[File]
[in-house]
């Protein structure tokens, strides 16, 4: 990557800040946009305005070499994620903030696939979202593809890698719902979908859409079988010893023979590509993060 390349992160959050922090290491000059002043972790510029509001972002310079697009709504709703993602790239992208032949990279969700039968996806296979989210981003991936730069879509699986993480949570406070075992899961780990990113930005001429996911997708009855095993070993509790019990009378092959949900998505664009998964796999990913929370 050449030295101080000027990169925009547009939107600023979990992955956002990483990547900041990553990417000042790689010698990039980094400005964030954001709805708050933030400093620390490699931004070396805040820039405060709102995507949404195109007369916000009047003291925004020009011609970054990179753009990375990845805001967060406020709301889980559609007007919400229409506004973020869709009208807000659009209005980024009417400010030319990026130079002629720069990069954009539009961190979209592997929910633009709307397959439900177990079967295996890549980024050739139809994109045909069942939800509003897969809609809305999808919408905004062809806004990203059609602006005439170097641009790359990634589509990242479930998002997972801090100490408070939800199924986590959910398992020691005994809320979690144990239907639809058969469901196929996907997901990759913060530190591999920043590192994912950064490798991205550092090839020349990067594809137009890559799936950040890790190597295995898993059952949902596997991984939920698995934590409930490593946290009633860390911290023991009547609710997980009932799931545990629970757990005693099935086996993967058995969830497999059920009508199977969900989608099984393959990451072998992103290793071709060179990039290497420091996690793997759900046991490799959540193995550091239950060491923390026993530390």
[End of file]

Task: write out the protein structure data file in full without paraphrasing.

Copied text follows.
[in-house]
């Protein structure tokens, strides 16, 4: 990557800040946009305005070499994620903030696939979202593809890698719902979908859409079988010893023979590509993060 390349992160959050922090290491000059002043972790510029509001972002310079697009709504709703993602790239992208032949990279969700039968996806296979989210981003991936730069879509699986993480949570406070075992899961780990990113930005001429996911997708009855095993070993509790019990009378092959949900998505664009998964796999990913929370 050449030295101080000027990169925009547009939107600023979990992955956002990483990547900041990553990417000042790689010698990039980094400005964030954001709805708050933030400093620390490699931004070396805040820039405060709102995507949404195109007369916000009047003291925004020009011609970054990179753009990375990845805001967060406020709301889980559609007007919400229409506004973020869709009208807000659009209005980024009417400010030319990026130079002629720069990069954009539009961190979209592997929910633009709307397959439900177990079967295996890549980024050739139809994109045909069942939800509003897969809609809305999808919408905004062809806004990203059609602006005439170097641009790359990634589509990242479930998002997972801090100490408070939800199924986590959910398992020691005994809320979690144990239907639809058969469901196929996907997901990759913060530190591999920043590192994912950064490798991205550092090839020349990067594809137009890559799936950040890790190597295995898993059952949902596997991984939920698995934590409930490593946290009633860390911290023991009547609710997980009932799931545990629970757990005693099935086996993967058995969830497999059920009508199977969900989608099984393959990451072998992103290793071709060179990039290497420091996690793997759900046991490799959540193995550091239950060491923390026993530390």